As you can see from the data, although your survival afterward is more likely after electing to have your entire prostate removed, patients are likely done having a quality sex life afterwards. From a medical perspective, we are happy because we did our job, the cancer will likely not kill the patient and he will live longer. When a patient is in his 70s or 80s, perhaps this is a good option for patients because their sex life is much different than a male in their 40s, 50s or 60s but when you are younger, is there a better option for you to consider when you still wish to avoid erectile dysfunction? 

Erectile Dysfunction after Radiation Therapy

We know now that having a prostatectomy will usually result in erectile dysfunction but what about if you just leave the prostate in and try to treat it with external radiation therapy? In this same study to determine the frequency of erectile dysfunction after prostate cancer interventions, it was determined that patients who elected to just have external radiation therapy have preserved sexual function 73 percent of the time [5]. This is a far-cry from the statistics seen after a radical prostatectomy and the reason lies in the underlying physiology of what is happening. Because patients are not subjected to the blade of a surgeon's knife, the nerve bundles and vascular supply are almost entirely preserved and patients will be able to enjoy a quality sex life even after managing their sex life. 

Even if sexual function is preserved more likely after a few rounds of radiation, patients will likely suffer from erectile dysfunction due to potential vascular damage due to the radiation beam damaging small vessels around the penis. Thankfully, this is something more curable from a medical perspective and natural treatments for erectile dysfunction like DHEA or pharmacological options like Viagra that can help with ED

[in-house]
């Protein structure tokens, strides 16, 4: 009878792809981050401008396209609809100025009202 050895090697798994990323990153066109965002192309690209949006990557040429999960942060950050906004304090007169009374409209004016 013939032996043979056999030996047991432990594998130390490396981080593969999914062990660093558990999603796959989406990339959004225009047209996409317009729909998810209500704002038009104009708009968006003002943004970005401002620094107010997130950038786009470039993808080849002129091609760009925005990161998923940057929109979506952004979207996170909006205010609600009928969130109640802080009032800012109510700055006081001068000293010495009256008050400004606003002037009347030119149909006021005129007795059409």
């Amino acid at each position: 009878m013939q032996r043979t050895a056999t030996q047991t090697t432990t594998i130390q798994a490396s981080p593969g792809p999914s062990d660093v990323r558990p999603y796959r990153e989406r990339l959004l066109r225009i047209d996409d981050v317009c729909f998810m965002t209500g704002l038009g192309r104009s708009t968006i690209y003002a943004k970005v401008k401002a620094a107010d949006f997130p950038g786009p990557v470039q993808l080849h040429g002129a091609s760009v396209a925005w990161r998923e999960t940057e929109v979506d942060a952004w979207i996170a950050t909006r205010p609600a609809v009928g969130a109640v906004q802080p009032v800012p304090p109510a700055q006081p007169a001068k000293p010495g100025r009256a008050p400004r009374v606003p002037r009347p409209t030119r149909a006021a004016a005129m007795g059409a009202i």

When vascular problems are even unlikely, physicians need to consider some of the other underlying reasons a patient may have erectile dysfunction and prostate cancer. Even if survival rates are higher for prostate cancer compared to lung cancer, the fact that patients have cancer can be quite taxing on the psyche of a patient [6]. Stress and anxiety can lead to depression and erectile dysfunction can manifest as erectile dysfunction. With luck, patients will be able to digest this stress and eventually regain erectile function but the quality of sex life will usually be decreased after the ordeal. As seen in previous articles, some vitamins and dietary supplements for ED like Korean ginseng that can help manage this anxiety and depression naturally. 

To conclude, it should be apparent now that there is a connection between erectile dysfunction and prostate cancerErectile dysfunction and prostate cancer are two conditions that go hand-in-hand and patients should be aware of the options they have in order to manage both conditions. Side effects from radical prostatectomies may be impossible to overcome but if patients elect to pick radiation therapy instead, they may have lower prognostic levels of survival but they also are likely to have a higher sex life afterward.